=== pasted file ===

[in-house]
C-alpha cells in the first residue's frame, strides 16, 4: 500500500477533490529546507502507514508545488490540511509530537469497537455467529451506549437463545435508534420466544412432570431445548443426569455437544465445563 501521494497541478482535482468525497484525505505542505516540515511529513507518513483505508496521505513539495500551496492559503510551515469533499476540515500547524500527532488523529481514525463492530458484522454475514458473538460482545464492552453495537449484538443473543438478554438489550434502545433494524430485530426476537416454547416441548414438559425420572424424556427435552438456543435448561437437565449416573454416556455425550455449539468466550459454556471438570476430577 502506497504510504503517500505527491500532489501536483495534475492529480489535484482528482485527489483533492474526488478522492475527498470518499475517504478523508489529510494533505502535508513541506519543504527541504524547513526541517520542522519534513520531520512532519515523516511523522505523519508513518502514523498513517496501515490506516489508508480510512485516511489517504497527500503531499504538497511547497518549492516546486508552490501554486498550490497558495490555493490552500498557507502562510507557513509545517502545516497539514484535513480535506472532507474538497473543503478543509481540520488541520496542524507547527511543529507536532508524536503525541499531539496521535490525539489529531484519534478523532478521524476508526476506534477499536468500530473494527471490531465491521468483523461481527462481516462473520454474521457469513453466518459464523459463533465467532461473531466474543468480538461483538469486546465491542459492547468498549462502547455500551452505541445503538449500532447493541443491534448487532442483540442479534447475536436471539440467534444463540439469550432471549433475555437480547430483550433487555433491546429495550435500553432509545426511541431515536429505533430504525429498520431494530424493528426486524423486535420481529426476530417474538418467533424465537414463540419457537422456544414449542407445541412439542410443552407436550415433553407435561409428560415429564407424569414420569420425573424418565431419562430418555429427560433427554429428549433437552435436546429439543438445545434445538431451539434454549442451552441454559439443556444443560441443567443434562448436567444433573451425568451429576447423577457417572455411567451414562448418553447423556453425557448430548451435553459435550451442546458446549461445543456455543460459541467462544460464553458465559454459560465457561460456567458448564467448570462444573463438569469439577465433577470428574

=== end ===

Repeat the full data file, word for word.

[in-house]
C-alpha cells in the first residue's frame, strides 16, 4: 500500500477533490529546507502507514508545488490540511509530537469497537455467529451506549437463545435508534420466544412432570431445548443426569455437544465445563 501521494497541478482535482468525497484525505505542505516540515511529513507518513483505508496521505513539495500551496492559503510551515469533499476540515500547524500527532488523529481514525463492530458484522454475514458473538460482545464492552453495537449484538443473543438478554438489550434502545433494524430485530426476537416454547416441548414438559425420572424424556427435552438456543435448561437437565449416573454416556455425550455449539468466550459454556471438570476430577 502506497504510504503517500505527491500532489501536483495534475492529480489535484482528482485527489483533492474526488478522492475527498470518499475517504478523508489529510494533505502535508513541506519543504527541504524547513526541517520542522519534513520531520512532519515523516511523522505523519508513518502514523498513517496501515490506516489508508480510512485516511489517504497527500503531499504538497511547497518549492516546486508552490501554486498550490497558495490555493490552500498557507502562510507557513509545517502545516497539514484535513480535506472532507474538497473543503478543509481540520488541520496542524507547527511543529507536532508524536503525541499531539496521535490525539489529531484519534478523532478521524476508526476506534477499536468500530473494527471490531465491521468483523461481527462481516462473520454474521457469513453466518459464523459463533465467532461473531466474543468480538461483538469486546465491542459492547468498549462502547455500551452505541445503538449500532447493541443491534448487532442483540442479534447475536436471539440467534444463540439469550432471549433475555437480547430483550433487555433491546429495550435500553432509545426511541431515536429505533430504525429498520431494530424493528426486524423486535420481529426476530417474538418467533424465537414463540419457537422456544414449542407445541412439542410443552407436550415433553407435561409428560415429564407424569414420569420425573424418565431419562430418555429427560433427554429428549433437552435436546429439543438445545434445538431451539434454549442451552441454559439443556444443560441443567443434562448436567444433573451425568451429576447423577457417572455411567451414562448418553447423556453425557448430548451435553459435550451442546458446549461445543456455543460459541467462544460464553458465559454459560465457561460456567458448564467448570462444573463438569469439577465433577470428574